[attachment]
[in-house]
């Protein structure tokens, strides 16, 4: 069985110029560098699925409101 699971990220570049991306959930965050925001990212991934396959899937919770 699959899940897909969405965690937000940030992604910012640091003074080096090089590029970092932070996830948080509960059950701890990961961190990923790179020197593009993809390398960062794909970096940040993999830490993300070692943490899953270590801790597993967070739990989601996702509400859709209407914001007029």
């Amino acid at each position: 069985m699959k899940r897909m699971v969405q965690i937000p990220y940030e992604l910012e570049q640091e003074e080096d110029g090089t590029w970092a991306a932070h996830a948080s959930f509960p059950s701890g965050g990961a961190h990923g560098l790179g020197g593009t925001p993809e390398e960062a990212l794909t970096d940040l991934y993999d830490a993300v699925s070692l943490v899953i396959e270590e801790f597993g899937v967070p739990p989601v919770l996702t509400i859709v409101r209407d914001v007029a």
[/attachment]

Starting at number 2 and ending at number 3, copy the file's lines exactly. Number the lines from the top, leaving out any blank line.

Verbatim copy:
């Protein structure tokens, strides 16, 4: 069985110029560098699925409101 699971990220570049991306959930965050925001990212991934396959899937919770 699959899940897909969405965690937000940030992604910012640091003074080096090089590029970092932070996830948080509960059950701890990961961190990923790179020197593009993809390398960062794909970096940040993999830490993300070692943490899953270590801790597993967070739990989601996702509400859709209407914001007029």
């Amino acid at each position: 069985m699959k899940r897909m699971v969405q965690i937000p990220y940030e992604l910012e570049q640091e003074e080096d110029g090089t590029w970092a991306a932070h996830a948080s959930f509960p059950s701890g965050g990961a961190h990923g560098l790179g020197g593009t925001p993809e390398e960062a990212l794909t970096d940040l991934y993999d830490a993300v699925s070692l943490v899953i396959e270590e801790f597993g899937v967070p739990p989601v919770l996702t509400i859709v409101r209407d914001v007029a």